Sequence similarity/database searching is a cornerstone of molecular biology. PairsDB is a database intended to make exploring protein sequences and their similarity relationships quick and easy. Behind PairsDB is a comprehensive collection of protein sequences and BLAST and PSI-BLAST alignments between them. Instead of running BLAST or PSI-BLAST individually on each request, results are retrieved instantaneously from a database of pre-computed alignments. Filtering options allow you to find a set of sequences satisfying a set of criteria-for example, all human proteins with solved structure and without transmembrane segments. PairsDB is continually updated and covers all sequences in Uniprot. The data is stored in a MySQL relational database. Data files will be made available for download at ftp://nic.funet.fi/pub/sci/molbio. PairsDB can also be accessed interactively at http://pairsdb.csc.fi. PairsDB data is a valuable platform to build various downstream automated analysis pipelines. For example, the graph of all-against-all similarity relationships is the starting point for clustering protein families, delineating domains, improving alignment accuracy by consistency measures, and defining orthologous genes. Moreover, query-anchored stacked sequence alignments, profiles and consensus sequences are useful in studies of sequence conservation patterns for clues about possible functional sites.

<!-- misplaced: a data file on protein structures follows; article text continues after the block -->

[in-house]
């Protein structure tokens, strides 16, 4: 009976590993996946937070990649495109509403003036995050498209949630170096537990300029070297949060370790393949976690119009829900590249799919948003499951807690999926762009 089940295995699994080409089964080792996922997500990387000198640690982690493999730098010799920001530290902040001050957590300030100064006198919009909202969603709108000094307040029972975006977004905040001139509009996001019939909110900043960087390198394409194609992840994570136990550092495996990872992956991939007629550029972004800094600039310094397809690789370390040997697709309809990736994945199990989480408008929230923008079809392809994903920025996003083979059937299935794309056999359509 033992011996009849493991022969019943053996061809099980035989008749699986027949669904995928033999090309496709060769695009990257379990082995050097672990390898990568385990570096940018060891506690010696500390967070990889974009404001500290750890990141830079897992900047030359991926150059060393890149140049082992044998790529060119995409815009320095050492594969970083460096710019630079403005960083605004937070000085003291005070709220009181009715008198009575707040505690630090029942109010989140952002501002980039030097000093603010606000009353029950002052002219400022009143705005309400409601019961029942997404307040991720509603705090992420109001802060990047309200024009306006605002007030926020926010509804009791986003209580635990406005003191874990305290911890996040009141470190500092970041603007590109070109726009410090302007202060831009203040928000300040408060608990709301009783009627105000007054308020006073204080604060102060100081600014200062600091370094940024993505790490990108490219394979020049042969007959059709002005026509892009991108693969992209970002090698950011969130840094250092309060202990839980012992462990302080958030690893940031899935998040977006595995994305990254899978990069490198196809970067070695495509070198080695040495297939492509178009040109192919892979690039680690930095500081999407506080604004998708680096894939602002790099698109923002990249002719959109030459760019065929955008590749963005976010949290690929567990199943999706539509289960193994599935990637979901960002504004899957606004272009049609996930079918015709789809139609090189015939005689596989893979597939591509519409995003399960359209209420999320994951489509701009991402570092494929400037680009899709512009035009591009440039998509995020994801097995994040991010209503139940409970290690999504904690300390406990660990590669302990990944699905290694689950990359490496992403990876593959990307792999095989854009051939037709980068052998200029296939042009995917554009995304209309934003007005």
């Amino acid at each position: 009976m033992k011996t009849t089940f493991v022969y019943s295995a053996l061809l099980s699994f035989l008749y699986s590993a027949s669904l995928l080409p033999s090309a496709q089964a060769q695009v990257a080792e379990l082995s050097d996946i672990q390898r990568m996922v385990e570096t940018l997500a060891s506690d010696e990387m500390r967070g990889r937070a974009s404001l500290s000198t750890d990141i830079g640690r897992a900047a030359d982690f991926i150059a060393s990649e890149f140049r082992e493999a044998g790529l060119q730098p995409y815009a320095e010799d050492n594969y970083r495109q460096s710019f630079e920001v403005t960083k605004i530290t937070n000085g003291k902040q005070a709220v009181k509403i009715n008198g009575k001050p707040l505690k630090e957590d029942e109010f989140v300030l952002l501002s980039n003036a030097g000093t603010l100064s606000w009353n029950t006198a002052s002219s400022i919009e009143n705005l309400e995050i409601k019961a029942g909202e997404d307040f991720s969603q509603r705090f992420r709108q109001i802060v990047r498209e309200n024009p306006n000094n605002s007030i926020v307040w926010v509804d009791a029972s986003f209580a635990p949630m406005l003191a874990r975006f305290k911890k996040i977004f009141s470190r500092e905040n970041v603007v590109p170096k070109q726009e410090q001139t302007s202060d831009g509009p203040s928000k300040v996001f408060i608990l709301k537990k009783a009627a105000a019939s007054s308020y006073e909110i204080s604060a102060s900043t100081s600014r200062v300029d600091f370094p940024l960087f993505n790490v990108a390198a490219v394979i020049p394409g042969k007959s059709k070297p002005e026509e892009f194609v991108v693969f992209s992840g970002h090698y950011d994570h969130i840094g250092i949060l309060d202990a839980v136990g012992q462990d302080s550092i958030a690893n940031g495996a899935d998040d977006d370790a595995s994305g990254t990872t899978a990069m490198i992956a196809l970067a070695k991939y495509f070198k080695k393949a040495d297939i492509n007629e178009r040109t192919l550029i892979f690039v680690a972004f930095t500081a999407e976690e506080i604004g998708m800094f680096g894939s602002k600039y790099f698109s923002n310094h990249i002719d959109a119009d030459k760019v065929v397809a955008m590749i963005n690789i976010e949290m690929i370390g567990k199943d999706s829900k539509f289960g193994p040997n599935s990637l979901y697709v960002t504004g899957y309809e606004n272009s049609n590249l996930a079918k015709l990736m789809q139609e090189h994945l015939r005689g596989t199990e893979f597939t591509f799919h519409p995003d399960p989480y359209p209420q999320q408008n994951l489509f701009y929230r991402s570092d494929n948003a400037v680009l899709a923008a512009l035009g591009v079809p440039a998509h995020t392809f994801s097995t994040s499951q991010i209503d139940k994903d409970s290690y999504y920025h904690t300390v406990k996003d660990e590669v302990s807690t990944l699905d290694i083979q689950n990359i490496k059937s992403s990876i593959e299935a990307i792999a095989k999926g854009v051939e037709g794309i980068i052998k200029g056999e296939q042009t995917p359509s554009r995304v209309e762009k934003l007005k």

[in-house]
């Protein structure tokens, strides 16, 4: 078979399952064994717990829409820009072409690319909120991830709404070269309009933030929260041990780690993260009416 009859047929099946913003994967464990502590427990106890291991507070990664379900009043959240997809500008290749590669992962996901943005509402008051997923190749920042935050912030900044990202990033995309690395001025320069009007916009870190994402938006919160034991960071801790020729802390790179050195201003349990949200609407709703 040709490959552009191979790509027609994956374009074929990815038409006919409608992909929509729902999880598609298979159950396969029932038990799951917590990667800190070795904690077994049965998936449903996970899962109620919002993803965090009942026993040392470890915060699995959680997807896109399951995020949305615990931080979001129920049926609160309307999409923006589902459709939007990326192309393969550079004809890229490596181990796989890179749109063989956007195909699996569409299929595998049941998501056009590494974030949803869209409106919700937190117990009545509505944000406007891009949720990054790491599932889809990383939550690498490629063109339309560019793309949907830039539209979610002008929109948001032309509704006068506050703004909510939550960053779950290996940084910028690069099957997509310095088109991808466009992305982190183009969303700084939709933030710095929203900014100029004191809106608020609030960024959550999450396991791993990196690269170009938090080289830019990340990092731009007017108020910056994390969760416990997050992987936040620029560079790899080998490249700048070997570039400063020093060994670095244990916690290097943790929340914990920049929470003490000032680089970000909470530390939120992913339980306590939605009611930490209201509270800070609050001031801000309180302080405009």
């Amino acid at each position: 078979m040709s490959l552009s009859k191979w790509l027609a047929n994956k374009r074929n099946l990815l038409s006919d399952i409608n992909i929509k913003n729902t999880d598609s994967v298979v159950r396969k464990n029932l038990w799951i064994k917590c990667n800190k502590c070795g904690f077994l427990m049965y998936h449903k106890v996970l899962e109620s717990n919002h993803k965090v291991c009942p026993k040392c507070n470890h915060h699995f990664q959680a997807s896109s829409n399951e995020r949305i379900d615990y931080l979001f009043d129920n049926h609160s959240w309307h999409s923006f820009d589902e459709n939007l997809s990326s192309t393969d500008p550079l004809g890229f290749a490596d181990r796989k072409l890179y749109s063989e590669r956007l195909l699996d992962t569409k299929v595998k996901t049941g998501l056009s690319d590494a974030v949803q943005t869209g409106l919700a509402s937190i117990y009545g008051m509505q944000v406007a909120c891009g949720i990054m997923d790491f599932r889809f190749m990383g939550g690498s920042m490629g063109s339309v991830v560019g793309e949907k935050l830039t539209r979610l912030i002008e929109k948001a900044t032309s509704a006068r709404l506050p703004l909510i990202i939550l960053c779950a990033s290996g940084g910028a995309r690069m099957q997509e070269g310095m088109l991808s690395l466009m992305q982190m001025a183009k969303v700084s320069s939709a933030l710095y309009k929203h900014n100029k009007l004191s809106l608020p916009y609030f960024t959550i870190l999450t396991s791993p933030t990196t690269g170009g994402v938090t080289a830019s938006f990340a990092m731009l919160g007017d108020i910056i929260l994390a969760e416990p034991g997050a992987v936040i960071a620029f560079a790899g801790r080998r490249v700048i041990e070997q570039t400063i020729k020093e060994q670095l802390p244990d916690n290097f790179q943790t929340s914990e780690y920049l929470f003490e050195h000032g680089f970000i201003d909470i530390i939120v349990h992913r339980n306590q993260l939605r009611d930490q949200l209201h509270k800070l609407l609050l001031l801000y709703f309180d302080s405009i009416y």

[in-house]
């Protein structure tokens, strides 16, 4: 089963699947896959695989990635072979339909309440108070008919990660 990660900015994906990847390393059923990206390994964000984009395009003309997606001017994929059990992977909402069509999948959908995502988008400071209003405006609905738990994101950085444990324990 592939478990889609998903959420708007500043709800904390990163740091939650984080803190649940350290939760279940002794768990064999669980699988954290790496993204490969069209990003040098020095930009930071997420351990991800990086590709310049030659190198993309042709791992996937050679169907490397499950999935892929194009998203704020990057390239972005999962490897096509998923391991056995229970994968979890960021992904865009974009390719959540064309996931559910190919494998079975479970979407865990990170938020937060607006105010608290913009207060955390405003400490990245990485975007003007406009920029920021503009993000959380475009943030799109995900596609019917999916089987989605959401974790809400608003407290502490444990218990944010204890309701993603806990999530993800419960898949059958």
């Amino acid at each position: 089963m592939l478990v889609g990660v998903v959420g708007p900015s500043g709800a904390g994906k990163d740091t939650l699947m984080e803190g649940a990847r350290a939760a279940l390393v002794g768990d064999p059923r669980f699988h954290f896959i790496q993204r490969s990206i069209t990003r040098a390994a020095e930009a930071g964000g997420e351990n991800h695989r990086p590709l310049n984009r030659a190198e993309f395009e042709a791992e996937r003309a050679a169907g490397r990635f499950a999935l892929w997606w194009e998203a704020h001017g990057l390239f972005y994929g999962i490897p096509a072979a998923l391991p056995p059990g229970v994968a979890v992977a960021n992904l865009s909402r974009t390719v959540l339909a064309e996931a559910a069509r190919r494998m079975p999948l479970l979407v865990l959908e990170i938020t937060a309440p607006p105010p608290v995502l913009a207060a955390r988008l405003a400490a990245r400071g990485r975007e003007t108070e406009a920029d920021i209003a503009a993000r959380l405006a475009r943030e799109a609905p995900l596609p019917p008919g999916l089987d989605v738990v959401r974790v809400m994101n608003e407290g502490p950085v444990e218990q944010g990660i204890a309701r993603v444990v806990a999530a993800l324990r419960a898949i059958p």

• OPTIC: orthologous and paralogous transcripts in clades.

    12 December 2017